Once upon a time, there was boy named Shawn, who was given a plastic and awe-inspiring magic kit when he was very young.
He grew up in the generation of David Bowie's "The Labyrinth", Jim Henson's "The Dark Crystal", and Wolfgang Petersen's "The NeverEnding Story".
He loved to draw and write, and chronically skipped out on any and all gym classes or anything sports-related in favour of fairytales and Choose-Your-Own-Adventure books.
I still don't know what I want to be when I grow up.
It's true. And I hope I never really do, because when I do, it'll sort of take the fun out of figuring it all out. I live in a tiny quiet village in Southwestern Ontario, Canada.
First, the typical "about me" facts: I was born & raised in Wallaceburg, Ontario, Canada by the two most amazing parents anyone could ask for. I studied Drawing & Painting for 1.5 years at OCAD in Toronto, Graphic Design for 1 year at Fanshawe College in London, Ontario, and kicked-ass at waiting tables and managing restaurants all over the place while I fumbled around trying to figure out what the hell I was going to do with my life. I'm a self-taught photographer, and everything I know of Photoshop I learned through trial and error. I am music junkie, and it's often the inspiration behind my work.
Now, for the real "about me" facts. I remember being in high school (ya, it was a long time ago, but I do actually remember it...or parts of it) and imagining this artsy life full of galleries and music, gin & tonics and dancing, travelling and creating masterpieces from doodles on cocktail napkins. Funny how life doesn't always end up looking how you imagined it would. I got sidetracked, distracted, busy, and 'responsible' – bills, a business (weddings) – and the mainstream idea that I had to work 9-5 to be respectable and put my real passions on the back-burner in the meantime.
I lost my art. I lost the creativity that fed my soul. I lost that child inside of me that was and always will be an artist.
England, Hope & Death.
I took a trip to London, England, where I met (and we had a photo shoot with) the wonderfully sweet and super-talented Rosie Hardy. She inspired me to take my photography in a new direction, which I promptly did on the first day back from our vacation. I ate up the idea of the 365 Days Project, and started banging out photo-manipulated self portraits like it was my job. This was the most satisfied I'd ever been with my art and creative outlet to prevent my head and soul from bursting.
This in turn led to The Drawing Hope Project, literally the most fulfilling project I have ever done, taking drawings by children with health conditions, and turning them into real-life, magical photos starring themselves. It touched and changed my life in a way I can't put into words.
Then, my Dad died. This knocked me down, and while he was my biggest fan, his absence somehow drew a direct line to all the creativity inside me and froze it up inside me. I didn't want to think about the Drawing Hope Project that he loved so much. I didn't want to 'un-busy' myself enough to do something creative that could inadvertently cause me to deal with my feelings. I just shut it all up and walked away.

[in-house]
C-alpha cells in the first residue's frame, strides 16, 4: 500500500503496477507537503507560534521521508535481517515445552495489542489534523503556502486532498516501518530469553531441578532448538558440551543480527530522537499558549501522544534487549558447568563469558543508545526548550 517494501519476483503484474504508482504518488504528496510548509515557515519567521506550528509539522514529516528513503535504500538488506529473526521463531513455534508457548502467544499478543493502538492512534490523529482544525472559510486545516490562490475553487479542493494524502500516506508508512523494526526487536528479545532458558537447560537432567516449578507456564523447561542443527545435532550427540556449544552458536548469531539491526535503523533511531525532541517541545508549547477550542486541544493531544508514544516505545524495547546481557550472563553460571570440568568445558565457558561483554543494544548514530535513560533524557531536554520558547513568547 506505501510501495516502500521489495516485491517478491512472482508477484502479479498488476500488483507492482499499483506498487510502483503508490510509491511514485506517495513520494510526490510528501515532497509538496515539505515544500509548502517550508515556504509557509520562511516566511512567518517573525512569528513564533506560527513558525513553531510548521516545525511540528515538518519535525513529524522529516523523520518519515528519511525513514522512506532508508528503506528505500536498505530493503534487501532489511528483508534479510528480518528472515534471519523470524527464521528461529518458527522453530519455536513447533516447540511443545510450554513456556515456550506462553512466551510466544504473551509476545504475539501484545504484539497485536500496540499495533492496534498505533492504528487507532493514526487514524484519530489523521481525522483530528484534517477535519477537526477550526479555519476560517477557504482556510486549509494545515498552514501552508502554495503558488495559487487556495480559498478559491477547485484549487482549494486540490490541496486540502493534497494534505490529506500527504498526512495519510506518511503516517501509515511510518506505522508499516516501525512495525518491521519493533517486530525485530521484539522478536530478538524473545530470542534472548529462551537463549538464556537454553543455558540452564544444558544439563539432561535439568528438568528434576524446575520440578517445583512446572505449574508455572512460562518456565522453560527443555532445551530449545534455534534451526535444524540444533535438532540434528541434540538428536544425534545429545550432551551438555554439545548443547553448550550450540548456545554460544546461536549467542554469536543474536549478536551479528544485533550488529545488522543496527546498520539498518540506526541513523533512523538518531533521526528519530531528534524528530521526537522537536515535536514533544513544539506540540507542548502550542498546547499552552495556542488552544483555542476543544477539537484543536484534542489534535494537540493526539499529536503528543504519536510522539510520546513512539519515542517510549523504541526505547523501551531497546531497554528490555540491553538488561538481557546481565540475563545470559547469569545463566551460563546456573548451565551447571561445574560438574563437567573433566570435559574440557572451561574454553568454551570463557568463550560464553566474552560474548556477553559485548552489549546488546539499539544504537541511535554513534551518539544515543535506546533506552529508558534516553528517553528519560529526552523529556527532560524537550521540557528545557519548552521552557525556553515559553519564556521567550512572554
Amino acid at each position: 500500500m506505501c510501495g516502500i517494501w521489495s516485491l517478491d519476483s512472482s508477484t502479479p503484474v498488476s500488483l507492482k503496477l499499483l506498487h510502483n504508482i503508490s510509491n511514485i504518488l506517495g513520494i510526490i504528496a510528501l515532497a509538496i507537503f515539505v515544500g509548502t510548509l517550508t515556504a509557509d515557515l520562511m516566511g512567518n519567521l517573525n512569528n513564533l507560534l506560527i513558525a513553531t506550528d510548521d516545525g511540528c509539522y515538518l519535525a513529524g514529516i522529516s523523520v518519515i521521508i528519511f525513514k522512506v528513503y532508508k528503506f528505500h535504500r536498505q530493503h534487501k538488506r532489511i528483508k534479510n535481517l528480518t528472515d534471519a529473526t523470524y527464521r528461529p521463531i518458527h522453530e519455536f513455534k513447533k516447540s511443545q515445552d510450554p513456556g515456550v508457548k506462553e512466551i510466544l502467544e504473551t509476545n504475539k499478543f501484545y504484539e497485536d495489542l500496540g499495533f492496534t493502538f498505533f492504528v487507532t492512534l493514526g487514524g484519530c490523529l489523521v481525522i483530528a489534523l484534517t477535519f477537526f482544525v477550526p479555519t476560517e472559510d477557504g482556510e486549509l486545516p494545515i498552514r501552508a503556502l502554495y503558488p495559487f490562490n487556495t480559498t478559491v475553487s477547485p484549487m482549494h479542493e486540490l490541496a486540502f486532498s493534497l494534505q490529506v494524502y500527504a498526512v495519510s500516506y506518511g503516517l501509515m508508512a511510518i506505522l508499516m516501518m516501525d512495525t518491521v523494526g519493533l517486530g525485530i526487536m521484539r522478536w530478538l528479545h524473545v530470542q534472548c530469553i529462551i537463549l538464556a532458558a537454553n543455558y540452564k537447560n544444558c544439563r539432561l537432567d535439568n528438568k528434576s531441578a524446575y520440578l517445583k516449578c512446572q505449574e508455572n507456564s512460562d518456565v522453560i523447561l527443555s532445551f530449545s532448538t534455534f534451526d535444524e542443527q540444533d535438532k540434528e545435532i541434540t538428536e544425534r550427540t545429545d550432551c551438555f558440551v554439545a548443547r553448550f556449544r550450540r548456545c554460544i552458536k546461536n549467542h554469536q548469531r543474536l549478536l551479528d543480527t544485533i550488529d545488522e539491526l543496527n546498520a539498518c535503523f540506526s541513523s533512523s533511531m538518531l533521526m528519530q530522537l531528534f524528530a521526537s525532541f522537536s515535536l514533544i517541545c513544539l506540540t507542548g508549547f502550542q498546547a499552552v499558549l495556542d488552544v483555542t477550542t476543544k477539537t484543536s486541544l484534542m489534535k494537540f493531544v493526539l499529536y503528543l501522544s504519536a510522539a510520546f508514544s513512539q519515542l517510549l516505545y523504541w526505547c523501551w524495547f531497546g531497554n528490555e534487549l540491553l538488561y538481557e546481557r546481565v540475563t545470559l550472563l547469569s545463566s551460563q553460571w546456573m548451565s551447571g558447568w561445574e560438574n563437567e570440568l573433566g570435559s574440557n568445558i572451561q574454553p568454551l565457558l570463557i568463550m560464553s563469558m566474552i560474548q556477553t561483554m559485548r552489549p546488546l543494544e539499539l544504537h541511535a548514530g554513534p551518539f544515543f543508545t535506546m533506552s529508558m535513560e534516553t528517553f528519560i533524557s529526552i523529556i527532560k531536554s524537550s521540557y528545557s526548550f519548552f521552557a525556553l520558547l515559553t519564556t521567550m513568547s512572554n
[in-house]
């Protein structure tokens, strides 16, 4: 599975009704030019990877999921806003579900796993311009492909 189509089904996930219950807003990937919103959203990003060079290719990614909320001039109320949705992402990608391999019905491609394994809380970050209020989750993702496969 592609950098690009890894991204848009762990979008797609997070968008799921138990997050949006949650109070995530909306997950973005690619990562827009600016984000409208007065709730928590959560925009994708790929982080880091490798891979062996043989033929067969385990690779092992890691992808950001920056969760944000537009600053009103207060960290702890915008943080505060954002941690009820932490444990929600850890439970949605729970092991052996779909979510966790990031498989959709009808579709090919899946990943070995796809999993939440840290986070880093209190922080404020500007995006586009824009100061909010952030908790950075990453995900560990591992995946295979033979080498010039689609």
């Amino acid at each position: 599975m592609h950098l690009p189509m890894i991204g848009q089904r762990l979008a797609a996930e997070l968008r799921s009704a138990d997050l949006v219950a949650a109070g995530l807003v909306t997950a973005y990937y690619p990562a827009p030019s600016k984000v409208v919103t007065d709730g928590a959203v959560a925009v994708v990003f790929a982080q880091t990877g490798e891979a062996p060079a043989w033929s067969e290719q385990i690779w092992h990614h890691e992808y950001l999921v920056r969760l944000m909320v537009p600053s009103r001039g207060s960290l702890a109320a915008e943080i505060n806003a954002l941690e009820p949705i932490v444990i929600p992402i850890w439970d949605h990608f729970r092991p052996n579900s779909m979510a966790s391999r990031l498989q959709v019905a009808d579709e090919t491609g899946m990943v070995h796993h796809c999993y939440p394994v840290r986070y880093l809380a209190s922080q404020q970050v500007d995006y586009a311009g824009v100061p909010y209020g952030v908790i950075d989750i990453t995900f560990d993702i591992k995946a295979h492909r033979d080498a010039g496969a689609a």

I met two strangers.
It was on a recent trip to New Orleans, Louisiana that I re-discovered the that lost inner-child-artist that wandered off into a crowd of busy adults a couple years ago. Sometimes it takes someone outside of your circle to be able to reach you. For me, it took two strangers. And, as cliché as it sounds, one was a tarot card reader, and the other, a palm reader. Honestly, they each took my hand and I swear I could feel all the frozen energy and creativity inside me start to melt. Their words crawled inside me and started picking away at the walls I had unknowingly (well, sort of knowingly) built the last two years. It seems since then (which as I write this, was only a few days ago) their words have multiplied and grown and things are starting to warm up there...it's sort of like Spring has arrived inside me after a long, long winter.
So, here I am.
I don't think it matters where you studied. Or where you did or didn't graduate. It's all those stumbles and falls and pick-yourself-ups that add up to a real education you can do something with. It's the listening to the strangers you meet, and to the people who love you...and listening to yourself, even if what you hear isn't what you want or know what to do with.
Everything you just read above (and if you were patient enough to read through it all, you win an award) is what makes up that twisted and odd approach to art that makes it my own. I'm looking forward to a renewed sense of creativity, drowned in all that ice that has melted away, saturated in the experiences that have led me to this place, typing this right now, and full of all the soul and spirit of the places I've travelled and come to love. The places and cultures that my soul has soaked up as though they always belonged together.
New Orleans. England. The mountains. The ocean. Home.